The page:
Review: Ratchet & Clank: Quest for Booty

Graeme Virtue | 2 Oct 2008 16:51
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Ahoy there, matey! Won't ye drop anchor awhile? For this scurvy-ridden old seadog be wantin' to ply ye with grog whilst me spin a picaroon about ... um ... the latest downloadable iteration of Ratchet and Clank Future available exclusively on PlayStation 3. (Once you get past "aaarrr!" and "shiver me timbers!", talking like a pirate is kind of impractical.)

So what do galaxy-hopping, platform-negotiating gun nuts Ratchet and Clank have to do with pirates, exactly? Well, though you wouldn't necessarily have guessed from its marketing, the last proper R&CF instalment, Tools of Destruction, featured a lengthy nautical interlude that tipped its tricorne to the high-seas hijinks of Pirates of the Caribbean, not least with its improbably rousing faux-ho-ho soundtrack that both evoked and skewered the work of movie composer Hans Zimmer. Ratchet and his prissy aide-de-camp Clank clashed sabres with the diabolical space pirate Captain Slag ... and predictably sent yon bilge-sucking buccaneer alls the ways down to Davy Jones's that's-quite-enough-pirate-talk-for-now.

You can't keep a good corsair down, though, so Captain Slag returns to wreak havoc in Quest for Booty - a bite-size R&CF add-on that costs a mere 15 bucks from PSN - although there's sadly still no sign of Clank, who was whisked away by placid-but-mysterious alien race the Zoni at the climax of the last game.

So despite the subtitle, this isn't really an expedition for mere financial gain; our hero Ratchet is attempting to pick up the trail of his beloved metallic flunky. He's accompanied by criminally underdeveloped love interest Talwyn - no Ratchet and Skank jokes, please - but since she's almost always jetpacking off somewhere else, it feels more like a solo mission, with our furry hero hopping and blasting through four sumptuously-realised alien locales.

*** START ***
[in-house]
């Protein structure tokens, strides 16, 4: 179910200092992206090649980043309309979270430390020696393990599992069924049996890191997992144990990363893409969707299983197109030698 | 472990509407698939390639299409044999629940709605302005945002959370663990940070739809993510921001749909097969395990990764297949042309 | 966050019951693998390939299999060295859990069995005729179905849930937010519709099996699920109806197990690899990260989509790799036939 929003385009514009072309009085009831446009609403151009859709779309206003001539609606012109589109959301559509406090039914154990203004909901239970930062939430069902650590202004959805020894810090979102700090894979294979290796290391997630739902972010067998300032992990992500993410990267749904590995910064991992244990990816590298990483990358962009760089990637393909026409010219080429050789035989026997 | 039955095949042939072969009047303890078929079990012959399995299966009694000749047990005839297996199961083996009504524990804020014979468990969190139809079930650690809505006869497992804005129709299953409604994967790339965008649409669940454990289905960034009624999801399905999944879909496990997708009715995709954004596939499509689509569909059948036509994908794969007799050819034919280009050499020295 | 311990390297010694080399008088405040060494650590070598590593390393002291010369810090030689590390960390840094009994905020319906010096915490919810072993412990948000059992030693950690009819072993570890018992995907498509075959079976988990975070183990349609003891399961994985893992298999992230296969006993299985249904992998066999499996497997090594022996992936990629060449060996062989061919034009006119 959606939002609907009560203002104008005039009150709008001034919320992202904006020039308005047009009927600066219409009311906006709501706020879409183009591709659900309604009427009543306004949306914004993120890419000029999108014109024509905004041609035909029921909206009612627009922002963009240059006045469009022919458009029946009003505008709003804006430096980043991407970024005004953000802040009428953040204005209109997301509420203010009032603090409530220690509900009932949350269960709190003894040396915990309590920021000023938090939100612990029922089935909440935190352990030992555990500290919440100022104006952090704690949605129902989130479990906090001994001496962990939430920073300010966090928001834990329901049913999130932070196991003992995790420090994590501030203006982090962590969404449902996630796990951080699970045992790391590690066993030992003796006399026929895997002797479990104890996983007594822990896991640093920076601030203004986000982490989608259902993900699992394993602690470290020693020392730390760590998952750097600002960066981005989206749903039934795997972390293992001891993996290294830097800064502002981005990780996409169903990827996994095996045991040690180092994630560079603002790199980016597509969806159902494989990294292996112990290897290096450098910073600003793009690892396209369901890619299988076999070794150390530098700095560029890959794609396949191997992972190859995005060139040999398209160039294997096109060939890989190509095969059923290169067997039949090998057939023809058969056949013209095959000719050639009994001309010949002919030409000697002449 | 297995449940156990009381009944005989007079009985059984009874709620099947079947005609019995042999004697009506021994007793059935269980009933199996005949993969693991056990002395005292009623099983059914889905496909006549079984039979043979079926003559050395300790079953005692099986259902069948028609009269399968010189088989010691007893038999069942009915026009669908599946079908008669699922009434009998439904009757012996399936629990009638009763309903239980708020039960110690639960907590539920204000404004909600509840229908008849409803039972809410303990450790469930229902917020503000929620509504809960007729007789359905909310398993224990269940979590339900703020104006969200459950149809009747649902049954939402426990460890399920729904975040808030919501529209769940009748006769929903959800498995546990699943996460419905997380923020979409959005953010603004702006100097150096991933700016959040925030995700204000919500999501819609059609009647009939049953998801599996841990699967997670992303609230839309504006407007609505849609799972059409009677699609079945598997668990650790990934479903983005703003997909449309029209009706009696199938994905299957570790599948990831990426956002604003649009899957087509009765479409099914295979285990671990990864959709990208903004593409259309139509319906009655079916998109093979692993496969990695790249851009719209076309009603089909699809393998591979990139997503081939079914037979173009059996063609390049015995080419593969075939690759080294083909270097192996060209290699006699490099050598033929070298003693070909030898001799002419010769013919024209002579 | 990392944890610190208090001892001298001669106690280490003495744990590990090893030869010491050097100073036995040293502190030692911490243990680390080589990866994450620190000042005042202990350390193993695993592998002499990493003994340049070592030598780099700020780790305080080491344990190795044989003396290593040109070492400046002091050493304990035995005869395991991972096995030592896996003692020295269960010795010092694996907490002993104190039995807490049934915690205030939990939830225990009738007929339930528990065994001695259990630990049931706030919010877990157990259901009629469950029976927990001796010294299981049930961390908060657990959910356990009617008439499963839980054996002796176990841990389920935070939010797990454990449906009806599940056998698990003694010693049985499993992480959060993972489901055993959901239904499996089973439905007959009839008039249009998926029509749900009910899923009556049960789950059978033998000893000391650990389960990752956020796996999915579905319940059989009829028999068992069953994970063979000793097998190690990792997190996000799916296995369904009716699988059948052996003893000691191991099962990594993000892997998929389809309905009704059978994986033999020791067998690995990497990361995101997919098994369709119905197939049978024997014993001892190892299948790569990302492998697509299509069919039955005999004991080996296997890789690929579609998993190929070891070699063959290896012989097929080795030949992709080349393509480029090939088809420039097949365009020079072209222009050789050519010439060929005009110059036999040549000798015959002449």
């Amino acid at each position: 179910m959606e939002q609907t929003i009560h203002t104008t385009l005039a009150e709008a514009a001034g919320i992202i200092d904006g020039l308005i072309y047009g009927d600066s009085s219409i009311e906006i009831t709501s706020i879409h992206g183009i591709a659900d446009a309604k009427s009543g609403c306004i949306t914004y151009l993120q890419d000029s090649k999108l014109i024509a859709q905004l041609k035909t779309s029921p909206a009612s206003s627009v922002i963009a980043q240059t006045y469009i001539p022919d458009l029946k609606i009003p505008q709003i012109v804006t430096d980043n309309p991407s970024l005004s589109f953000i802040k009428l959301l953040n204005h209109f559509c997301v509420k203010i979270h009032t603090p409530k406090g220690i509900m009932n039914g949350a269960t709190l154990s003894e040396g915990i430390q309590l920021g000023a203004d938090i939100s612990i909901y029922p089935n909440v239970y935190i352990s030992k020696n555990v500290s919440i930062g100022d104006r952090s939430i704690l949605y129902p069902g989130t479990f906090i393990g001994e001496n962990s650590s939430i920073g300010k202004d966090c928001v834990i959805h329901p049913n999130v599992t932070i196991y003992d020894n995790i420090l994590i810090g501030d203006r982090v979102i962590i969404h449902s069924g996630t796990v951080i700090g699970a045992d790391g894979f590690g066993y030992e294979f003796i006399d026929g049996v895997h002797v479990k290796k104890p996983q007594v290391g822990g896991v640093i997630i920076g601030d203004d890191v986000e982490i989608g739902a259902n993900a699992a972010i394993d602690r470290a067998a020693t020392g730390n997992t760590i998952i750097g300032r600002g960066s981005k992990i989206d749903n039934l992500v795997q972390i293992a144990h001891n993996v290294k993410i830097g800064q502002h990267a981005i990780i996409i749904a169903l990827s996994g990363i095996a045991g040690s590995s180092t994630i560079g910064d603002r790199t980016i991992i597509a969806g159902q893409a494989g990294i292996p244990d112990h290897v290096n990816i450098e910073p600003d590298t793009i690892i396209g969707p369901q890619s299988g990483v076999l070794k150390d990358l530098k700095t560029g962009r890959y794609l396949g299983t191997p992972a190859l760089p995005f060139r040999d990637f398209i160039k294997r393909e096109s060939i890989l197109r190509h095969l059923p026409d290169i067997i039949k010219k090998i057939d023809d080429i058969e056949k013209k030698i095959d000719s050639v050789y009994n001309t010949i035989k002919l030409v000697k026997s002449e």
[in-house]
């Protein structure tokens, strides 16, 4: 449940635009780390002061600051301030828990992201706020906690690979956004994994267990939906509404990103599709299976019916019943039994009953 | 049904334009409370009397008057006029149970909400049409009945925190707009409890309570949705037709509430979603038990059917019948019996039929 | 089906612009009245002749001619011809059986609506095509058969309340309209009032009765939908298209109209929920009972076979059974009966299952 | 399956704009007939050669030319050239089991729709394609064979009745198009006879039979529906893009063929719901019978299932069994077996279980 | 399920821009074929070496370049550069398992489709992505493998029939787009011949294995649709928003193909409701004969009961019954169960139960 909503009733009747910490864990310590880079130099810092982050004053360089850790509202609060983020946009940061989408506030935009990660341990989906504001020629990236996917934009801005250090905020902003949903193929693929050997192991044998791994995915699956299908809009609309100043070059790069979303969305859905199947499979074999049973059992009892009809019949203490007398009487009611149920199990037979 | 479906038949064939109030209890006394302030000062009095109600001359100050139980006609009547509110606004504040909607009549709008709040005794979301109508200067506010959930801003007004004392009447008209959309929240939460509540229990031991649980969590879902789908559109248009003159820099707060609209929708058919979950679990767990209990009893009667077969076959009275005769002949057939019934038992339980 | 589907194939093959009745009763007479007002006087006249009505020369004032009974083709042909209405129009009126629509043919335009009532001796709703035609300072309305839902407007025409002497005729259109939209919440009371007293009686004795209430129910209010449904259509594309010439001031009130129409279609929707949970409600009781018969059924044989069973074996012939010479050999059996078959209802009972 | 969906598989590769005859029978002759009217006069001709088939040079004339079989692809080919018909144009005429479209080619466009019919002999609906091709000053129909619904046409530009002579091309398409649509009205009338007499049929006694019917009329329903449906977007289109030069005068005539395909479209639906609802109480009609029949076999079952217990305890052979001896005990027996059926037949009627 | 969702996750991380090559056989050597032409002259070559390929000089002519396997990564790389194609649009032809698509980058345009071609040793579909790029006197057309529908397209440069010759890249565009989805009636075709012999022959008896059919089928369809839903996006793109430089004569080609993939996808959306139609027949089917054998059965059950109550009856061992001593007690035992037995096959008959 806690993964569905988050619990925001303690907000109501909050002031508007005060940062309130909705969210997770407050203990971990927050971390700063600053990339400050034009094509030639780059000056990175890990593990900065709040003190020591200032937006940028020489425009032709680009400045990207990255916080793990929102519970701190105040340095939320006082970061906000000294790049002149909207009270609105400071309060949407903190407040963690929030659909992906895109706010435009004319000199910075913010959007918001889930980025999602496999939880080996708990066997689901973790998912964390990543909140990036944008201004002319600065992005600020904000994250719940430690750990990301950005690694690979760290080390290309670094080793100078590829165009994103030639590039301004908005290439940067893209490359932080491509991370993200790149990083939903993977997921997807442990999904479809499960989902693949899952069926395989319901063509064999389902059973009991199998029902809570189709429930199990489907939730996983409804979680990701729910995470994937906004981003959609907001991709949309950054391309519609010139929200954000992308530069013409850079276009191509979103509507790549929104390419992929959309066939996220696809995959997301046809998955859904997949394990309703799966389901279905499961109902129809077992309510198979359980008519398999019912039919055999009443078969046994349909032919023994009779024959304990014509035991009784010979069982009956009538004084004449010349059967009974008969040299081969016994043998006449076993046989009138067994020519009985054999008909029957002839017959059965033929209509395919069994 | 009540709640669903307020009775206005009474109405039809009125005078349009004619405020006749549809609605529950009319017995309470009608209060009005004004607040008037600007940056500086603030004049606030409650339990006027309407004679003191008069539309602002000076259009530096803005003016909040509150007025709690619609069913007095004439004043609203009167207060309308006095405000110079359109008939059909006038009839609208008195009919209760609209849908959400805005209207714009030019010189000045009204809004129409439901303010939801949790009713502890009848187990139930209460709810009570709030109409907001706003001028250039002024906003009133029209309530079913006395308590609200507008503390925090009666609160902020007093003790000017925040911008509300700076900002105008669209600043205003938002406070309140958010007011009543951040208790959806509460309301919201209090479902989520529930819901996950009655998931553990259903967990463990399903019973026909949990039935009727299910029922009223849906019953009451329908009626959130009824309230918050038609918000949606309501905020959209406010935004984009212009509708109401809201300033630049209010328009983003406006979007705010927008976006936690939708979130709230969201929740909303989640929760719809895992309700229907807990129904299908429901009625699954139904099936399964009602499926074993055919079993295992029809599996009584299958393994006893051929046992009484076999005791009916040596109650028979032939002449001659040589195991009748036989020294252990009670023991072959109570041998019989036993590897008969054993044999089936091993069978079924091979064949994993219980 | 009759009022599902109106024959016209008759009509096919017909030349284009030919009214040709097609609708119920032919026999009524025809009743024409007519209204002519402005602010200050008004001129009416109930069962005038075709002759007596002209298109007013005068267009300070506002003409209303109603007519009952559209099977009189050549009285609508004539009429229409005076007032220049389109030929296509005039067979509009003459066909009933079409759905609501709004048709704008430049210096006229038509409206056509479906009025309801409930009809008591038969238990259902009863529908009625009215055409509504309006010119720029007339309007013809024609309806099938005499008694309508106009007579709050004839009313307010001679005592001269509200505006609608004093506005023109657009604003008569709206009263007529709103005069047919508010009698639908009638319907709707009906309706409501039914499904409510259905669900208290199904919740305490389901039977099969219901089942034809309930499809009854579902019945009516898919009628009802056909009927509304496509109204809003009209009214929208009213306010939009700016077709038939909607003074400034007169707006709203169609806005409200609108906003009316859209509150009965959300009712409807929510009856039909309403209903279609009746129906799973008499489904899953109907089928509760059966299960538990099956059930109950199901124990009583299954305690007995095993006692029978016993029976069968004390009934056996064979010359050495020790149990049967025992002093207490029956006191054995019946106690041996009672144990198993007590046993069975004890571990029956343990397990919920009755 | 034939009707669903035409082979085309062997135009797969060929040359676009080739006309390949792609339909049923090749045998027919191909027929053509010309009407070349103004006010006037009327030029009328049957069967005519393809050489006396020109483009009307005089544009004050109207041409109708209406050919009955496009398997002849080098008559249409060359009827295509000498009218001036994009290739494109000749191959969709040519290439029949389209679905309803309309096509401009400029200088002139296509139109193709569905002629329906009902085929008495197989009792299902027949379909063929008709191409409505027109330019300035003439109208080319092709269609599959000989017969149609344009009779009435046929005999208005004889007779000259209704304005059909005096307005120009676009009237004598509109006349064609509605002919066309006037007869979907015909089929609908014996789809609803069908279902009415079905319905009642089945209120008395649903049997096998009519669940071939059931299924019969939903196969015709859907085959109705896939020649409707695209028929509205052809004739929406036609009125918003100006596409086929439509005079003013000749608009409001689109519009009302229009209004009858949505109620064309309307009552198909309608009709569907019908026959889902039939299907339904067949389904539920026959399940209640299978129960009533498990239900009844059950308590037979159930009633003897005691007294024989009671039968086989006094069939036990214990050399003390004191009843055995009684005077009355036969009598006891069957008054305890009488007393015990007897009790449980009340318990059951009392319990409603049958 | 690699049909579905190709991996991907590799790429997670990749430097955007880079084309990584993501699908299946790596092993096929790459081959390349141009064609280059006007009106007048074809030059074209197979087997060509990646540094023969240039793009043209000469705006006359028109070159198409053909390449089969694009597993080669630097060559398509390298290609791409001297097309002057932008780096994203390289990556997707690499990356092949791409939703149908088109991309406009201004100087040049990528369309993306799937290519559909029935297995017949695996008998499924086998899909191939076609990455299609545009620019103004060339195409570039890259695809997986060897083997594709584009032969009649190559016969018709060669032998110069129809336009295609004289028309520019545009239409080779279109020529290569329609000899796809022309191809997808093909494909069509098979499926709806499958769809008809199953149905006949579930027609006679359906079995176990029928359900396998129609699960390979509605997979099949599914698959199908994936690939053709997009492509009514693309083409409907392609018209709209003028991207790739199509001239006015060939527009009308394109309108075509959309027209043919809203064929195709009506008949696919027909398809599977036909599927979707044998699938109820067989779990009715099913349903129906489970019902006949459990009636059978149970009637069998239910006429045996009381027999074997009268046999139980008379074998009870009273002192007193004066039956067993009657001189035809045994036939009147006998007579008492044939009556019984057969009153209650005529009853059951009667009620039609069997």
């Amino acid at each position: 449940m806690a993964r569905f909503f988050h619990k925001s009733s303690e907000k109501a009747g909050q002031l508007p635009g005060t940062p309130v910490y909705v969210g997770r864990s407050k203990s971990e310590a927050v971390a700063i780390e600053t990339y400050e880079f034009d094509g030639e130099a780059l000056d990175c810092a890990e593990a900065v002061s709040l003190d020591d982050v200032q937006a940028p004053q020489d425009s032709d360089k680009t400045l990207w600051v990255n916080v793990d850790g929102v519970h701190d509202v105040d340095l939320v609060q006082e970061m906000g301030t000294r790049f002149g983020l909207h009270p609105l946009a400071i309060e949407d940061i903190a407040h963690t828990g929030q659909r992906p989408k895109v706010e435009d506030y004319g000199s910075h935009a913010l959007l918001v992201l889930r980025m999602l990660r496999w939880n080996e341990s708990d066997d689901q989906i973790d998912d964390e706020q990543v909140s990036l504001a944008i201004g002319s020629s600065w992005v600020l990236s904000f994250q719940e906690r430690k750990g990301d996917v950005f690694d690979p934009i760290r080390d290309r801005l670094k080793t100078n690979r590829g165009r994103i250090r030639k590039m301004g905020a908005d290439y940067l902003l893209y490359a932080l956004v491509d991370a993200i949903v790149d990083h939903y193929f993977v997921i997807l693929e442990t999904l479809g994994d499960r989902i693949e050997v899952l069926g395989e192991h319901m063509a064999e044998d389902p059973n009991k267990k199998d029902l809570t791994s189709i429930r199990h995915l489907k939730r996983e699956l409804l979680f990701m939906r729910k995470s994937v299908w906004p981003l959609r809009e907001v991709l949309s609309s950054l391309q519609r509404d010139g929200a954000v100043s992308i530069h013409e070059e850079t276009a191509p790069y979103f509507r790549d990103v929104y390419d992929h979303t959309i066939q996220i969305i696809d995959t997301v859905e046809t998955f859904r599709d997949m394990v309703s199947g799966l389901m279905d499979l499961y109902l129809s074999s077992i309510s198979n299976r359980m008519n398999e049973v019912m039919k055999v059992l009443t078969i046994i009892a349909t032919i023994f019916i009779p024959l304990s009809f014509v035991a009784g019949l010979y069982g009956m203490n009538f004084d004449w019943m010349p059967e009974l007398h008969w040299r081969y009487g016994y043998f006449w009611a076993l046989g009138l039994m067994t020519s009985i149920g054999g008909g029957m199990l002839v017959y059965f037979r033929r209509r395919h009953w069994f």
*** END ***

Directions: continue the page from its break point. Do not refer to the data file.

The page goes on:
Developer Insomniac Games has intimated that Quest for Booty is meant as both a stopgap for long-standing fans before the next full instalment (pegged for Fall 2009) and an entry-level primer for gamers unfamiliar with the highly polished series. So where the franchise once fetishized a riotous arsenal of wanton weapons that sprawled over multiple inventory screens, here it mostly boils things back down to basic puzzling and platforming, with a renewed emphasis on Ratchet's trusty Omniwrench. This techno-spanner has been upgraded, now functioning as a burger-flipping tool to snare and transport key items, notably glowing underground beasties that repel swarms of evil bats. It's also capable of firing a Ghostbusters-esque energy beam that can recalibrate unhelpfully positioned platforms. While the shift from frenzied, full spectrum blasting to mechanical tinkering might not sit well with the mayhem-addicted hardcore, it makes for some satisfying leaping action (it helps that your manipulator beam crackles noisily like the old-school electricity that animated Frankenstein's monster).

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